A mix of Cliffhanger and Air Force One, Big Game is ridiculous, but much more fun than the aforementioned films because it takes itself far less seriously. Samuel L. Jackson manages to keep a straight face through the whole thing, but it’s easy to imagine a lot of laughter from the cast and crew between takes given the bounty of clichéd lines.
President of the United States Alan Moore (Samuel L. Jackson) is flying to Finland on official business. Deep into his second term, Moore is a lame duck and his ratings are in the toilet. His only confidant 30,000 feet above ground is Secret Service Agent Morris (Ray Stevenson), who once took a bullet for the president; remnants of which are still lodged millimeters away from his heart. At the same time, Oskari (Onni Tommila) is being sent into the Finnish wilderness to complete a rite of passage and mark his 13th birthday. His father has confidence in his abilities, while others doubt the youngster’s ability to succeed. Though green, Oskari really wants to prove himself. Plans change with the nearby crash of Air Force One ad his discovery of Moore’s escape pod. Terrorists intend to capture the president. With his secret service detail dead, the President and Oskari form a quick bond, the older man thankful for the young boy’s knowledge of the difficult terrain and survival skills, and the boy grateful for the President’s words of encouragement and companionship. As the two work to make it back to the safety of Oskari’s father, they are tracked by a group of men who want nothing more than the dead president as a trophy; including one man who had sworn to protect him.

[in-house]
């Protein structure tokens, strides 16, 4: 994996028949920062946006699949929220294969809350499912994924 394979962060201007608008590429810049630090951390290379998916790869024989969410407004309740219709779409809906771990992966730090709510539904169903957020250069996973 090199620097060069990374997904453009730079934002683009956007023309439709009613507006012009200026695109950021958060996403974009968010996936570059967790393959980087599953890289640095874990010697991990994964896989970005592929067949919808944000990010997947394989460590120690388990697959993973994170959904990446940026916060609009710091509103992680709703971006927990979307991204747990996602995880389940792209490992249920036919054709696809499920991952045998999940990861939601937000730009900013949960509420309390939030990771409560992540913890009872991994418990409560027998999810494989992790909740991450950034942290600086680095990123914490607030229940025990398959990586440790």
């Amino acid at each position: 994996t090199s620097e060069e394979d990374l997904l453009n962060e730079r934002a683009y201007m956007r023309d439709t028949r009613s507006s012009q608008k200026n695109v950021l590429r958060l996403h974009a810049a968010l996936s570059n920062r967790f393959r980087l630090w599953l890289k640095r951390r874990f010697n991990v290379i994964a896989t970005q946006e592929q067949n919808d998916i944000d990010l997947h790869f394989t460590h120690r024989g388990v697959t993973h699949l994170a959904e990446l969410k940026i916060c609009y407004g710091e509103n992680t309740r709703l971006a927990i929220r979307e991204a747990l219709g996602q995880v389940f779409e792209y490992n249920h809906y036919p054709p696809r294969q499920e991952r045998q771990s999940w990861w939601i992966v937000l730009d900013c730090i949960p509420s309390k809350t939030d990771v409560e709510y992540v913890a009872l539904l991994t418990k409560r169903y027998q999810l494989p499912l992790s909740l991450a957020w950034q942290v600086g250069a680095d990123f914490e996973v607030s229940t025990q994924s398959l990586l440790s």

Big Game is entirely predictable and it’s likely that most viewers will be able to figure out various plot arcs, both broad and subtle, easily. Writer/director Jalmar Helander (Rare Exports) doesn’t cover any new ground. Nonetheless, the action is exciting, aided by the rugged terrain and the sense of the unknown. Is the plot itself believable? Heck no. However, Samuel Jackson establishes an immediate chemistry with his young co-star, so if you’re able to suspend belief at the door, Big Game will offer up 87 minutes of over-the-top, cheesy fun.
Presented in the original 2.39:1 original theatrical aspect ratio, the 1080p transfer looks excellent. Shot digitally, the film has a glossy look to it, even looking slightly artificial at times. The image is consistently sharp, revealing several fine textures with accuracy, the transfer’s attention to detail is evident in every shot. Colors are bold throughout. The transfer shows no apparent digital anomalies. Anchor Bay has produced a technically sound presentation.
Big Game features a Dolby TrueHD 5.1 lossless soundtrack, available only with the theatrical cut. Anchor Bay has included a Dolby Digital 2.0 soundtrack with the unrated cut. The 5.1 track is impressive. Dynamics are strong, presenting the films numerous explosions to full effect. Music sounds full and deep. Dialogue is clear and discernible throughout.
English SDH and Spanish subtitles are included.
The following extras are available:
- The Unrated Cut can be accessed via the “special features” tab. The original cut runs 1:26:48 while the unrated version runs 1:30:33. As stated above, the unrated cut features only a Dolby Digital 2.0 soundtrack.